- I mentioned we’ve had 14 Top Ten teams under Jim Boeheim. That’s very good but other teams have had more. Duke has had 24 top ten teams in the same period. North Carolina has 23, Kentucky 22, and Kansas 21. Are those schools really better positioned to attract talent than we are? The probation probably hurt us in that regard but those schools have had their down periods, too.


- SU owns all the Big East records for total wins in the regular season and the BET and almost anything else you want to compute over 34 years. But we’ve never really been the dominant team in our own conference. Georgetown was the dominant team in the 80’s with 4 regular season titles and 6 BET titles and a 19-8 record against us. SU won 3 regular season titles and 2 BET titles but they were clearly behind the Hoyas for the decade. And just as soon as we overcame them, here came Jim Calhoun’s Huskies, who have won 9 regular season titles and 6 BET titles to our 5 and 3 and who have a 24-18 record against us in that time. Our record in BET finals against the Hoyas and Huskies is 1-8. And in recent years we’ve had a big problem with the Pitt Panthers, who won 13 of their 16 against us, and Louisville who won 7 in a row. Nobody should be able to beat us that often. The tough, physical teams seem to intimidate SU. (Since I wrote this item in 2011 we have now moved onto the ACC, where I think our position will be one of a contender, rather than a dominant team. I just hope that there isn’t a dominant team. Off the historical record, I don’t think ti would be us.)


- Part of SU’s problem is the strange inability to achieve multiple goals in the same season. We gotten at least a share of the Big East Regular season title in 1980, 1986, 1987, 1990, 1991, 1998, 2000, 2003, 2010 and 2012. We’ve won the BET in 1981, 1988, 1992, 2005 and 2006. We’ve gone to the final four in 1987, 1996, 2003 and 2013. The only years we did two of those things were 1987 and 2003 and in both cases we just shared the regular season title, lost in the BET and then went to the final four. In neither case were we favored to go that far. The only SU teams to be a #1 seed in the NCAA tournament were the 1980, 2010 and 2012 teams. The first two were 30 years apart and both of which lost in the Sweet 16. The 2012 team lost in the Elite 8.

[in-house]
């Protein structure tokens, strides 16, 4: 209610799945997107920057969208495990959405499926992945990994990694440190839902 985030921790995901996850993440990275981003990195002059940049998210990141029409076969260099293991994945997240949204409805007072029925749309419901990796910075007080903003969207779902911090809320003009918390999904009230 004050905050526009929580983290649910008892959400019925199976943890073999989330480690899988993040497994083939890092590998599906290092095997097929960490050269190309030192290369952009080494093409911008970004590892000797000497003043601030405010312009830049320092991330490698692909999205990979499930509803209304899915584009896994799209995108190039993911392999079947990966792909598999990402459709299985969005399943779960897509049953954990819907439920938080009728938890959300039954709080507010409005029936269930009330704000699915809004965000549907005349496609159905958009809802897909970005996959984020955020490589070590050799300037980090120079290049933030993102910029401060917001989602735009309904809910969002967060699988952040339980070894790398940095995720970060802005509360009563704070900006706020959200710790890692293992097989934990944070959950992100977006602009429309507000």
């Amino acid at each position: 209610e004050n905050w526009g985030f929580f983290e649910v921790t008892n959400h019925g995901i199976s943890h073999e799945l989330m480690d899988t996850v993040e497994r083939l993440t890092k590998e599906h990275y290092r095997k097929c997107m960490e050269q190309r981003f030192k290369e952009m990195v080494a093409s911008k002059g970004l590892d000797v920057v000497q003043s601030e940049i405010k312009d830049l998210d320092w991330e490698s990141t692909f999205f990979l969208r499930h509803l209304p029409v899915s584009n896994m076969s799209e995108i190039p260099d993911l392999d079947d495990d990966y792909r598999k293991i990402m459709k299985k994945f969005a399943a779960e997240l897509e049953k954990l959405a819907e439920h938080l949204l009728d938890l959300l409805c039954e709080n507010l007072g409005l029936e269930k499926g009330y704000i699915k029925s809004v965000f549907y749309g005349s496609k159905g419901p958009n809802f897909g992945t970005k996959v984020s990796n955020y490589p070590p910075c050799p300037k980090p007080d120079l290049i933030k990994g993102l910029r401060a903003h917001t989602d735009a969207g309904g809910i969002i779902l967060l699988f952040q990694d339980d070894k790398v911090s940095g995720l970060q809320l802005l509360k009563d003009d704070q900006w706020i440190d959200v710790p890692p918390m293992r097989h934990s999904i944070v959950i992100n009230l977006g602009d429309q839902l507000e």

- That list of 27 All-Americans contains one player who really made it big in the NBA: Carmelo Anthony. Pearl Washington was a famous flop. Sherman Douglas and Billy Owens got off to decent starts but then faded. Derrick Coleman became a star but then had his career ruined by injuries. Rony Seikaly was a good, second tier center for a long time and Danny Schayes was a decent back-up center for even a longer time. The others were reserves at best or played most of their careers abroad. When we look at an NBA All-Star game, why don’t we see 1-2 SU alums there? I don’t think any of those 27 All-Americans has ever played on an NBA championship team and they’ve made very few appearances in the All-Star game. (One of the reasons why I can’t get into the NBA is the lack of a “cuse” factor, whereas the NFL always has numerous prominent SU alums, despite the lesser success of the football program). Shouldn’t the level of talent flowing through the Carrier Dome be at least the equal of any college basketball venue?